Wednesday, March 5, 2014

Cobb Family Cemetery on the Cherry Hill Plantation


If you look behind the graves to the left you can tell you are at the top of a ridge.  It is a 200 foot drop to the creek below.  It is actually quite picturesque. 

So who are the people here?



Howell Cobb
03 Aug 1772 – 26 May 1818 

Here is a short bio on Howell Cobb.  So it was Howell’s great-nephew (same name) that was the Governor of Georgia.  I am glad that mystery is solved.



Laura Battaile Rootes
04 Jul 1797 – 25 Oct 1817

Not sure what her connection to the Cobb family is.



William Jackson
1811 – 1817


Sarah Jackson
1816 – 1823

These two are on the same stone.  The marker states “children of Col. Wm. H. & Mildred L. Jackson.  The parents weren’t hard to track down.  They are buried in the Oconee Hill Cemetery in Athens, Georgia.  That is actually quite a distance away.  I am sure it was hard for them to leave their two children behind.

Col. William H. Jackson
Mrs. Mildred Jackson

The person that added the above two memorials listed Mildred’s maiden name as Cobb.  I don’t know what his source for the information is but it does make sense.


Here is what happens when you add flour to a marker like this.  It makes it perfectly readable.  Flour is not abrasive (like chalk is, don’t ever use chalk) and it can be easily brushed/washed off (which I did do).



We will be going back to rope off the cemetery using the surrounding trees to alert the hunters that are allowed on this property as well as the property owner himself.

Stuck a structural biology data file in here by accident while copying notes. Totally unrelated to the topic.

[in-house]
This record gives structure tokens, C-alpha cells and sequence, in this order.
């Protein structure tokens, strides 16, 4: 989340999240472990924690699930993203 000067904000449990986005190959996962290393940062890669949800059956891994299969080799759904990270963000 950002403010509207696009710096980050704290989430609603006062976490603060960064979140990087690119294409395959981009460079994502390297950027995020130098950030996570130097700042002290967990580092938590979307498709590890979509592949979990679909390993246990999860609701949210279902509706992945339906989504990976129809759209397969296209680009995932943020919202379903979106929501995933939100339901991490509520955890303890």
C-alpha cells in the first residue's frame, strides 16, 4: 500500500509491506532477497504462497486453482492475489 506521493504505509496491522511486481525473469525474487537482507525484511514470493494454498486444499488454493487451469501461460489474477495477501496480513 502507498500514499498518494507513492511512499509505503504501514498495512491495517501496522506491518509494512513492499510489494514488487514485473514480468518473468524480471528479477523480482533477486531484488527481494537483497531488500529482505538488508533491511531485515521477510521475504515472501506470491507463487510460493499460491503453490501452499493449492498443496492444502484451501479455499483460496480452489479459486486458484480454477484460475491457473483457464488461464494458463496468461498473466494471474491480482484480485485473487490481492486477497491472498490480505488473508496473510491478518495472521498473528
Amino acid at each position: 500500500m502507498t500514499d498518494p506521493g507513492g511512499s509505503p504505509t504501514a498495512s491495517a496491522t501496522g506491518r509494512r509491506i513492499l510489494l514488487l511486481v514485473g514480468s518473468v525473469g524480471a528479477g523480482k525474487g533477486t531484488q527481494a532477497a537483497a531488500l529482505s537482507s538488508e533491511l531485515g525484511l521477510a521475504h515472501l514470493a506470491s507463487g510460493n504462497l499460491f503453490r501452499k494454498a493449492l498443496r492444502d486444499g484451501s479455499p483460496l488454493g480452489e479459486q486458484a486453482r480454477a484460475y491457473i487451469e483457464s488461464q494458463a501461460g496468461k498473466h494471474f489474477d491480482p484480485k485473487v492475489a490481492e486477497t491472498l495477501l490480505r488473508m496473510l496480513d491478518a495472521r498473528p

Copyright © 2014 Michele Simmons Lewis


  1. Amazing discovery. So glad you discovered the final resting place of these folks.

  2. I'm so glad you were determined to find these stones and have taken steps to protect them. I recently found out that a Simmons cemetery in Florida was completely ruined by a tree farming operation. Luckily, someone had drawn a diagram and recorded the headstones many years ago.

  3. The flour trick was amazing! Good trick to know. Good job finding these graves and for being persistent.

  4. Do you know what the owner of the property is going to do to save the site. Will he let others on the property to save the ground.

  5. Thanks for sharing this adventure step by step. I, too, appreciate learning of the flour dusting trick. A quick Google search turns up a Laura Baitaile Rootes Cobb (b.1818, d. 1888) in a tree on the Hull family ("The Hulls of Georgia"). She was the daughter of Col. John Addison Cobb (1783-1855) and Sarah Robinson Rootes (1792-1866). According to this family tree, Laura Baitaile Rootes, probably the young woman buried at Cherry Hill, was the sister of Sarah Robinson Rootes. This genealogy gives a slightly different dod (Oct of 1817).

    I'm just a hobbyist with genealogy and haven't evaluated the above mentioned tree for reliability.